Now, to be totally honest, a lot of politicians go on this kind of "nationwide mission" to test their messages. Most of them don't amount to anything. But with the current clamor for reform within the Democratic Party, Feingold's maverick status makes him a real standout candidate. I would warn, however, that he is a Senator, which is not the best launching pad for Presidents (see also: Kerry, Dole, and McGovern).
On a secondary note, how does Romney think he's going to run for the GOP nomination after that party just made bashing the state of Massachusetts one of their most prominent messages of the last Presidential campaign?
(Credit to Kos for pulling this out of the morass that is U.S. News.)
posted by Scott |
Or maybe it's just that no one could muster up any originality this New Year. Or perhaps the story is just that obvious. Either way, here's four New Year editorial cartoons I came across recently.
QUOTE FOR THE DAY I: "I'd much rather be doing this than figthing a war," - helicopter pilot Lt. Cmdr. William Whitsitt, helping the survivors of the south Asian tsunami. Earth to Whitsitt: you're a soldier.
Earth to Sullivan: Whitsitt's also a human being, and as such, is likely to prefer helping people to mowing them down.
But just for context, let's see what Whitsitt says he prefers to fighting a war.
The Pentagon also has decided to send the USNS Mercy, a 1,000-bed hospital ship based at San Diego, to join the relief effort, two officials said Monday on condition of anonymity.
The U.S. helicopters carried about 60 survivors -- including two pregnant women and some so weak they could neither walk nor talk -- to the Banda Aceh hospital after the American military got permission from Jakarta to pick up those in bad shape. Many had had little food or water for eight days, and they suffered from ailments including pneumonia, broken bones, infected wounds, tetanus and trauma.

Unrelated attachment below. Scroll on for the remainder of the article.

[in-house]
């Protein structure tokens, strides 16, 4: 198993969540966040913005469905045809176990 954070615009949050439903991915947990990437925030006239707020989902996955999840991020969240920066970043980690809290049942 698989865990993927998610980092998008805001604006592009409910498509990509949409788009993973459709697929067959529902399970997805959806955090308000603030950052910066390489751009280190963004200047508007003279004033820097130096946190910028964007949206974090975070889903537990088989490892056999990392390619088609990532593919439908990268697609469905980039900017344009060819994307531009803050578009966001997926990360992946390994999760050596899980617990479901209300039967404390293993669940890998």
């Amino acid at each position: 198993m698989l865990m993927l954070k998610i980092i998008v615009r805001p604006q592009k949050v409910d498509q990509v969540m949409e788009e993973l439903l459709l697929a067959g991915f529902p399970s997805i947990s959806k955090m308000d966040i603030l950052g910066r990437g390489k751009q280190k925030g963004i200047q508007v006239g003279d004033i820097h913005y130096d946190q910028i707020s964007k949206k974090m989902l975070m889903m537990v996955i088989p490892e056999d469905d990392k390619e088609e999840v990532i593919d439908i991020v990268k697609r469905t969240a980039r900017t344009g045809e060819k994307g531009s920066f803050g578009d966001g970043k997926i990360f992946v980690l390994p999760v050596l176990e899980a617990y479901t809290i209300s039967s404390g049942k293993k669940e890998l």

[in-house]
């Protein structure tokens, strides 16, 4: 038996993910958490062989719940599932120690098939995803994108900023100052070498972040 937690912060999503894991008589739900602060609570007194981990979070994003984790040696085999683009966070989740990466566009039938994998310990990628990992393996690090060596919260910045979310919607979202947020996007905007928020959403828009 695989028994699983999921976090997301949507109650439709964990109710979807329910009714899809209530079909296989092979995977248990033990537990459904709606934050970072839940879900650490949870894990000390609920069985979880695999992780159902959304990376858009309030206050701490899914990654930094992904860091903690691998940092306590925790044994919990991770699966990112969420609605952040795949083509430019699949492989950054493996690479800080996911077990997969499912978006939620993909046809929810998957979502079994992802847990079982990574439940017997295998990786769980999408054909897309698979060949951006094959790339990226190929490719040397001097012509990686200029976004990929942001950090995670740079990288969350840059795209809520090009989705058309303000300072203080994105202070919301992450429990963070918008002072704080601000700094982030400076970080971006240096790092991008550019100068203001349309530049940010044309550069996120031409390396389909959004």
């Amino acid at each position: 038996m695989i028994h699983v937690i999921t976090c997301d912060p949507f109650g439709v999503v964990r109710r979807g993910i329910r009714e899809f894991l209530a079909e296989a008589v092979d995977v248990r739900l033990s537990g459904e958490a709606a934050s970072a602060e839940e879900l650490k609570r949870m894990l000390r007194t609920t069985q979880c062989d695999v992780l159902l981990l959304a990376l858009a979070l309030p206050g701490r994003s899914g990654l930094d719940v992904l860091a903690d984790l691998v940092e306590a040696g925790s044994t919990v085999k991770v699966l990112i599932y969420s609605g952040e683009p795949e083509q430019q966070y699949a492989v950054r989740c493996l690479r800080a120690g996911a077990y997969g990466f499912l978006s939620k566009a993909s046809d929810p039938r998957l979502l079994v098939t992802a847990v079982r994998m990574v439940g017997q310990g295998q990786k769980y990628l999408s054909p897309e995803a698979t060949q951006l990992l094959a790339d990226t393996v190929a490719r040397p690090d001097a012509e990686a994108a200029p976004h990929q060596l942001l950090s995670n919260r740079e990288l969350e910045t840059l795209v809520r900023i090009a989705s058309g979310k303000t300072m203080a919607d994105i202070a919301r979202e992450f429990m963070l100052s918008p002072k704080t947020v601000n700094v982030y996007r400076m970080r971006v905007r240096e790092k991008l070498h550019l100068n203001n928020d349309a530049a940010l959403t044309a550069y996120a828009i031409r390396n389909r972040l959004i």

Several also were brought to the USS Abraham Lincoln on stretchers.
"I'd much rather be doing this than fighting a war," said helicopter pilot Lt. Cmdr. William Whitsitt of Great Falls, Mont.
Adam McKay, the former head writer of Saturday Night Live, on his former place of employment...
Mr. McKay added that post-9/11 patriotism, along with the wars in Afghanistan and Iraq, had made "S.N.L." reluctant to take hard shots at President Bush, an unwillingness that he feels persists at the show today. "In the name of political fairness or some odd sense of patriotism, Lorne has laid off the president for the last couple of years, and I don't agree with that move," he said. Instead, both writers said, "S.N.L." has relied on pop-culture skits, which, while occasionally caustic, never really run the risk of offending anyone.
(For what it's worth, McKay collaborated with Will Ferrell on the hilarious White House West spot for America Coming Together as well as the equally hilarious 'Anchorman'.)
According to a Broadcasting & Cable source in Washington, D.C., CBS News president Andrew Heyward, along with Washington bureau chief Janet Leissner, recently met with White House communications director Dan Bartlett, in part to repair chilly relations with the Bush administration.
Heyward was "working overtime to convince Bartlett that neither CBS News nor Rather had a vendetta against the White House," our source says, "and from here on out would do everything it could to be fair and balanced." CBS declined to comment.
(For what it's worth, I picked this up from Atrios.)
It's official. All claims and/or complaints of a 'liberal media' will now go ignored, save for the possible hysterical laughter that may ensue at the absurdity of the thought.
posted by Scott |
| Monday, January 03, 2005